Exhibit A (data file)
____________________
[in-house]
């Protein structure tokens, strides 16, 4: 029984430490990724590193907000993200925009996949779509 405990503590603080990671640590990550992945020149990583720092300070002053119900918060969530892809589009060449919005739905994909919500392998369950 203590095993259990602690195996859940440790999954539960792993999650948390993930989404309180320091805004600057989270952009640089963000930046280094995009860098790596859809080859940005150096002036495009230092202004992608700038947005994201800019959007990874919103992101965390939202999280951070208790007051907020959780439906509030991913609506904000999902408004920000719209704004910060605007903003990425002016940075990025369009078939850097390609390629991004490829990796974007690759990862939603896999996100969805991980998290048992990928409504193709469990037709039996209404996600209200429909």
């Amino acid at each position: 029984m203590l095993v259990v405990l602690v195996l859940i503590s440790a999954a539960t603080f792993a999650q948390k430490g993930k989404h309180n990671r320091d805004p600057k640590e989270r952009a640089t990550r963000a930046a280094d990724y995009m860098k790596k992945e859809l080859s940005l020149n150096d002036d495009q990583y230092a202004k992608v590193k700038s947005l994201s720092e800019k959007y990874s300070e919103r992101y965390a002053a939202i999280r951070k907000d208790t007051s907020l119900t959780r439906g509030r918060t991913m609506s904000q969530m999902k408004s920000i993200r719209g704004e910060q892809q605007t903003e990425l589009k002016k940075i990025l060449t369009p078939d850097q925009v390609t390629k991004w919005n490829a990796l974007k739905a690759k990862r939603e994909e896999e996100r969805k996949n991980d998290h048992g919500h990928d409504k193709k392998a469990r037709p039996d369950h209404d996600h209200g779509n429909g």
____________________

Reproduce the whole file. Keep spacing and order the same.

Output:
[in-house]
């Protein structure tokens, strides 16, 4: 029984430490990724590193907000993200925009996949779509 405990503590603080990671640590990550992945020149990583720092300070002053119900918060969530892809589009060449919005739905994909919500392998369950 203590095993259990602690195996859940440790999954539960792993999650948390993930989404309180320091805004600057989270952009640089963000930046280094995009860098790596859809080859940005150096002036495009230092202004992608700038947005994201800019959007990874919103992101965390939202999280951070208790007051907020959780439906509030991913609506904000999902408004920000719209704004910060605007903003990425002016940075990025369009078939850097390609390629991004490829990796974007690759990862939603896999996100969805991980998290048992990928409504193709469990037709039996209404996600209200429909």
């Amino acid at each position: 029984m203590l095993v259990v405990l602690v195996l859940i503590s440790a999954a539960t603080f792993a999650q948390k430490g993930k989404h309180n990671r320091d805004p600057k640590e989270r952009a640089t990550r963000a930046a280094d990724y995009m860098k790596k992945e859809l080859s940005l020149n150096d002036d495009q990583y230092a202004k992608v590193k700038s947005l994201s720092e800019k959007y990874s300070e919103r992101y965390a002053a939202i999280r951070k907000d208790t007051s907020l119900t959780r439906g509030r918060t991913m609506s904000q969530m999902k408004s920000i993200r719209g704004e910060q892809q605007t903003e990425l589009k002016k940075i990025l060449t369009p078939d850097q925009v390609t390629k991004w919005n490829a990796l974007k739905a690759k990862r939603e994909e896999e996100r969805k996949n991980d998290h048992g919500h990928d409504k193709k392998a469990r037709p039996d369950h209404d996600h209200g779509n429909g």